10 January 2016

Tanzania: Tackle Challenges Facing Agriculture

editorial

Over 70 per cent of Tanzanians depend on agriculture (in the FAO definition to mean crops, livestock, fisheries, forestry and beekeeping) for their livelihoods. The country has over 44 million hectares of arable land, but only a quarter is put to effective production.

The sector accounts for nearly 25 per cent of the gross domestic product (GDP), which is a substantial contribution to the economy by any standards. Experts also assert that it accounts for 30 per cent of total exports; and 65 per cent of raw materials for the Tanzanian industries.

Despite these facts, the sector continues to face decades-long challenges including poor access and low use of improved seeds and fertiliser; limited access to financing for adoption of modern technologies; unreliability of rainfall in some regions; poor prioritisation of marketing of the produce; and under-investment by the relevant authorities.

The fact that these problems have continued for so long clearly prove that as a country, we have continued to ignore this sector just as Mwalimu Julius Nyerere said: "Because of the importance of agriculture in our development, one would expect that agriculture and the needs of the agricultural producers would be the beginning and central reference point of all our economic planning. Instead, we have treated agriculture as if it was something peripheral, or just another activity in the country, to be treated at par with all the others, and used by the others without having any special claim upon them ... We are neglecting agriculture".

It is time to change our attitudes towards agriculture and stop paying the sector lip-service. Political will is very much wanting in this matter. Now that we have a new administration in office, we urge it to reconsider and find ways of modernising agriculture.

Address challenges facing agriculture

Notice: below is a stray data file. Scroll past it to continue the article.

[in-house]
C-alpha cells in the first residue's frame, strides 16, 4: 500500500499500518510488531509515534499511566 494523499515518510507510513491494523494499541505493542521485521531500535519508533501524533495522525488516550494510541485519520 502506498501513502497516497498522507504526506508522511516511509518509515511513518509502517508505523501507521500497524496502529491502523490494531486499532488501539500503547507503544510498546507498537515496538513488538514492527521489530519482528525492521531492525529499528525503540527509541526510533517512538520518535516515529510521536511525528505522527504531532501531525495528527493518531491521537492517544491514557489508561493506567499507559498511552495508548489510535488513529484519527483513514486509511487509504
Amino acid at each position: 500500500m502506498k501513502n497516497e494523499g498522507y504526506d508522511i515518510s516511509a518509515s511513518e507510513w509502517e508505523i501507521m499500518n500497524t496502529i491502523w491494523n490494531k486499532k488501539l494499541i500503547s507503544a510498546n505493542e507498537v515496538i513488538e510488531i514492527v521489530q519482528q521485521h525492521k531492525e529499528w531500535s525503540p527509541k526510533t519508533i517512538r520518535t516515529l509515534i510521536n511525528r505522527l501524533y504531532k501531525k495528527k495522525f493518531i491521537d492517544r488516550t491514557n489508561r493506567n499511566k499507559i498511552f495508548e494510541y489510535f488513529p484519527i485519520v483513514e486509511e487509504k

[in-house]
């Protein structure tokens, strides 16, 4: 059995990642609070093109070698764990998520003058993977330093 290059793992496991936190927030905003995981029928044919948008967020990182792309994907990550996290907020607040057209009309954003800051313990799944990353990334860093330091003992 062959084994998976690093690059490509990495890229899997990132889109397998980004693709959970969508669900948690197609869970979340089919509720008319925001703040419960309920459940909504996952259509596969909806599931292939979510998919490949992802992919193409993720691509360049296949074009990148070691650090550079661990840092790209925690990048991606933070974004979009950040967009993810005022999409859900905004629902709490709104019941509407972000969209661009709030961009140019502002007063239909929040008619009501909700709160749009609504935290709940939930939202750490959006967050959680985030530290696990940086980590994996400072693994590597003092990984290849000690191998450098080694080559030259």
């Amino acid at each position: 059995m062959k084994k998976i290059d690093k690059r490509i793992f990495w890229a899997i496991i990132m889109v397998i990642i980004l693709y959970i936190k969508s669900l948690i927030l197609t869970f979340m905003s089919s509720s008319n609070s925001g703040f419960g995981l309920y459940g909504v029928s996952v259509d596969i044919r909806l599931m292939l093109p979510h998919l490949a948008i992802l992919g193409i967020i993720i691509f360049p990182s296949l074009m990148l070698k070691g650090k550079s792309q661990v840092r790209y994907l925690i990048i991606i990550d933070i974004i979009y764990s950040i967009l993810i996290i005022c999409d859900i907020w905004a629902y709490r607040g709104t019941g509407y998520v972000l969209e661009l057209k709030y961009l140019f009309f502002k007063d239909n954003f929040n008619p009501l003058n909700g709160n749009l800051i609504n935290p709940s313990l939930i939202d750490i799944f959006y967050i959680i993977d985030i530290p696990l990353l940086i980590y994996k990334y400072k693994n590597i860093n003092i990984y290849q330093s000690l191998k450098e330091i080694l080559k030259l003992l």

As we speak, it is the peak of the agricultural season in many parts of the country. For short term measures, it is crucial for local authorities to focus on problems facing farmers now and address them. This is the time extension officers are needed the most amongst farmers and herders for consultation and guiding purposes.

Given the fact that there are times when the weather becomes harsher causing downpours that at times cause flood that damage bridges, local authorities need to be on the watch all the time. They must fix bridges in time to allow communication to continue, and must provide farmers with new seeds and other support in case whole farms are washed away after planting.

Timely intervention during the agricultural season will ensure food security in the country. Statisticians often argue that food takes nearly 50 per cent of household incomes. With adequate food supplies in the country, prices remain within controllable ranges.

As for the long-term goals in line with the National Vision 2025, the government needs to pick from where the Kilimo Kwanza initiative ended.

Various initiatives have been taken before towards improving productivity in agriculture. But, the mechanisation drive started under the Kilimo Kwanza initiative must be taken a notch higher.

Once agriculture starts being seen as a profitable business, it would help stop the rural-to-urban migration of the labour force.

However, in order to change people's negative attitudes towards agriculture political will, careful planning and an desire to improve the country's development are matters that should be pursued in earnest.

Tanzania

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